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Endangered and Threatened Species; Initiation of a Status Review for Alewife and Blueback Herring Under the Endangered Species Act (ESA)

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National Marine Fisheries Service (NMFS), National Oceanic and Atmospheric Administration (NOAA), Commerce.


Notice of initiation of a status review; request for information.


We, NMFS, announce the initiation of a new status review of alewife (Alosa pseudoharengus) and blueback herring (Alosa aestivalis) to determine whether listing either species as endangered or threatened under the Endangered Species Act is warranted. A comprehensive status review must be based on the best scientific and commercial data available at the time of the review. Therefore, we are asking the public to provide such information on alewife and blueback herring that has become available since the listing determination in 2013.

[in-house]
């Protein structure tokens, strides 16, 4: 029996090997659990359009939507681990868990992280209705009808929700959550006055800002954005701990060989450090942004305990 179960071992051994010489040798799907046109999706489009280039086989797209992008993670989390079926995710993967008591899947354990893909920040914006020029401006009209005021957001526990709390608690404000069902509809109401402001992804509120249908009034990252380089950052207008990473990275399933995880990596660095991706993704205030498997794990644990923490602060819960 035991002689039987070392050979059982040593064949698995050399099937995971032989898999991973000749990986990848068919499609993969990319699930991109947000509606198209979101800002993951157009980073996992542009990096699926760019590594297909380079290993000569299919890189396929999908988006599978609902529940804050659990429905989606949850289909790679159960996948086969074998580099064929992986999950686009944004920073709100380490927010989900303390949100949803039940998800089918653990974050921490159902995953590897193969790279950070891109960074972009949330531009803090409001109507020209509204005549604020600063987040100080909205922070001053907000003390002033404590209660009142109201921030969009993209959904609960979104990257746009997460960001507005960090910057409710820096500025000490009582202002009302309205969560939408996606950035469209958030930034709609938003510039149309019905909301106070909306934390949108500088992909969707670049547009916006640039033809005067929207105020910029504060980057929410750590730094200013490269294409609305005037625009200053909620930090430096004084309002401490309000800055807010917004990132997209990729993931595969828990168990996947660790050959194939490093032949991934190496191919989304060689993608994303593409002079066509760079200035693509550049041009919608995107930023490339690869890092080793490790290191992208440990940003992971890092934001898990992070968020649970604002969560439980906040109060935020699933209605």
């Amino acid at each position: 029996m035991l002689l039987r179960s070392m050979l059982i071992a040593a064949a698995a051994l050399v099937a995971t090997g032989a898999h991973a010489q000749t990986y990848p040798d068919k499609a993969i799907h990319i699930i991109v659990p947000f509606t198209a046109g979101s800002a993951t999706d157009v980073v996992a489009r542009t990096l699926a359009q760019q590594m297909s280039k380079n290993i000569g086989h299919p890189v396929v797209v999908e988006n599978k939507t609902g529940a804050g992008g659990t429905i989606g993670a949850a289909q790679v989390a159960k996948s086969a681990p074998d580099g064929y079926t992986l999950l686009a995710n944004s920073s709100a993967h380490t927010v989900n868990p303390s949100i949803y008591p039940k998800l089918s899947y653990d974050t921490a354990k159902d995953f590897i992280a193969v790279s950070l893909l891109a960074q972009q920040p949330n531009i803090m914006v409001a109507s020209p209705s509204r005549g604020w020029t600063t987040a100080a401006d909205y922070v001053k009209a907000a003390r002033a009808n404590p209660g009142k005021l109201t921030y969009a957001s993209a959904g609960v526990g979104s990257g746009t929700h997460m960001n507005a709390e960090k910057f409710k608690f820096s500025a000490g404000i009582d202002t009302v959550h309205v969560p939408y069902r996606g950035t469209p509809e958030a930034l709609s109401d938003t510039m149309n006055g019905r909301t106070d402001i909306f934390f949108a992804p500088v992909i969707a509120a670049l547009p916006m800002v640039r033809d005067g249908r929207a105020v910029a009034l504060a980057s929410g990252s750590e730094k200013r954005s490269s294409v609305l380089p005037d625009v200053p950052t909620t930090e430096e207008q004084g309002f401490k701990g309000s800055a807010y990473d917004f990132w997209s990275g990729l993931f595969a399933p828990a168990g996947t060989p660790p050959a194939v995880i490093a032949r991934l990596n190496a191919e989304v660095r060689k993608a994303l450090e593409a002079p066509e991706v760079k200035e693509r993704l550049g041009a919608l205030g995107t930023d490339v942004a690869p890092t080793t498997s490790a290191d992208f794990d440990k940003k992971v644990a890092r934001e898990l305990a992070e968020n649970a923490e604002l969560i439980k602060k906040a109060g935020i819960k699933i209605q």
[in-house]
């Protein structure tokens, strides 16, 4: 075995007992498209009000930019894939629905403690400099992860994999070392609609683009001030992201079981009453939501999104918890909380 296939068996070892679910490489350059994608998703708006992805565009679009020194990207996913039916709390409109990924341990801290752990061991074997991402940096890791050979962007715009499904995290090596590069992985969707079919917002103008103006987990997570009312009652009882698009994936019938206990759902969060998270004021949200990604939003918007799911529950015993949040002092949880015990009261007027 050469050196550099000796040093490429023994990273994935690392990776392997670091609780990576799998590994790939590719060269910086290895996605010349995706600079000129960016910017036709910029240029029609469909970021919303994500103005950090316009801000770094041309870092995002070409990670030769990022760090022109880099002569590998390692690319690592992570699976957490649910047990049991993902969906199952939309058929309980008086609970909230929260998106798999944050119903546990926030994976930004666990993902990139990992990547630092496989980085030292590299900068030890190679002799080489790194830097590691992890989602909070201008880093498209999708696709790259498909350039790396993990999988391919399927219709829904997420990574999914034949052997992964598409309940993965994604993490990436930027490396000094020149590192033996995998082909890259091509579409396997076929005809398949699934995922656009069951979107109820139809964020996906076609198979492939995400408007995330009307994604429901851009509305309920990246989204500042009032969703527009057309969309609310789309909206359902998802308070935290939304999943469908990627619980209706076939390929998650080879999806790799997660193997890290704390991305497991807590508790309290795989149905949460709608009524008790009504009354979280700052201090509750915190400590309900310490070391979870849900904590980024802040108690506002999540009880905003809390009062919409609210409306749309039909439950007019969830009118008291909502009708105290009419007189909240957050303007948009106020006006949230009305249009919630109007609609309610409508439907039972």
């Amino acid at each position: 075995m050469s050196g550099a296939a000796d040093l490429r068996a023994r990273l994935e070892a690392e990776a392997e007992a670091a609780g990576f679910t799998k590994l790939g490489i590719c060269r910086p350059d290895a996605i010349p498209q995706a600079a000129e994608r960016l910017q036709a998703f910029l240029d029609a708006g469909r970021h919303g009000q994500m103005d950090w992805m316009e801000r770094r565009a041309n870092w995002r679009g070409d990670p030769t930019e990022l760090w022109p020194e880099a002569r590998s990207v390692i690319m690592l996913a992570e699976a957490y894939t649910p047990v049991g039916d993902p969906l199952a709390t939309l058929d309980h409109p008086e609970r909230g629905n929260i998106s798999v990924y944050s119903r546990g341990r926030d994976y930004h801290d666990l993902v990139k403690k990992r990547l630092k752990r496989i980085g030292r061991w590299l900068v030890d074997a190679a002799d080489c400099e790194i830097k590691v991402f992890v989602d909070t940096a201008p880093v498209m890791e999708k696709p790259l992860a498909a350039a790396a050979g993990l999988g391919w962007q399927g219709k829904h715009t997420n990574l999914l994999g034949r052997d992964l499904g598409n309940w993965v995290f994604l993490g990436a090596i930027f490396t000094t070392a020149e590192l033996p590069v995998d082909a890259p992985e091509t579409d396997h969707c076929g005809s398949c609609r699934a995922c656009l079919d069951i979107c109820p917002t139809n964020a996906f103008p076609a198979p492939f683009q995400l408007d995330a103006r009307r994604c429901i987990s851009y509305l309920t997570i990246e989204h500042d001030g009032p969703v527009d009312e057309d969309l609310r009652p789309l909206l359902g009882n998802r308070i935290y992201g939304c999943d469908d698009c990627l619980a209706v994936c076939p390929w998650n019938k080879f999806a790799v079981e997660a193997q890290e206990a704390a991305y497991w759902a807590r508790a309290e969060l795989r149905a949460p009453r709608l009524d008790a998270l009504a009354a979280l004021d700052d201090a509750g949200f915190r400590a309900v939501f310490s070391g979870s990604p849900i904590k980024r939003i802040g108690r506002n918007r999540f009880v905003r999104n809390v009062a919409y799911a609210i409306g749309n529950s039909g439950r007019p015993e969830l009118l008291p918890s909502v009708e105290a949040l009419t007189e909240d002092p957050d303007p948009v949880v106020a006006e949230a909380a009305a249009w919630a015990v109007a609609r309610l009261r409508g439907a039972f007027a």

To allow us adequate time to conduct this review, we must receive your information no later than October 16, 2017.

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You may submit information for us to use in our status review, identifying it as “Alewife and Blueback Herring Status Review (NOAA-NMFS-2017-0094),” by either of the following methods:

  • Federal eRulemaking Portal: Go to​#!docketDetail;​D=​[NOAA-NMFS-2017-0094], click the “Comment Now” icon, complete the required fields, and enter or attach your comments.
  • Mail or hand-delivery: Submit written comments to Tara Trinko Lake, NMFS, Greater Atlantic Regional Fisheries Office, 55 Great Republic Drive, Gloucester, Massachusetts 01930.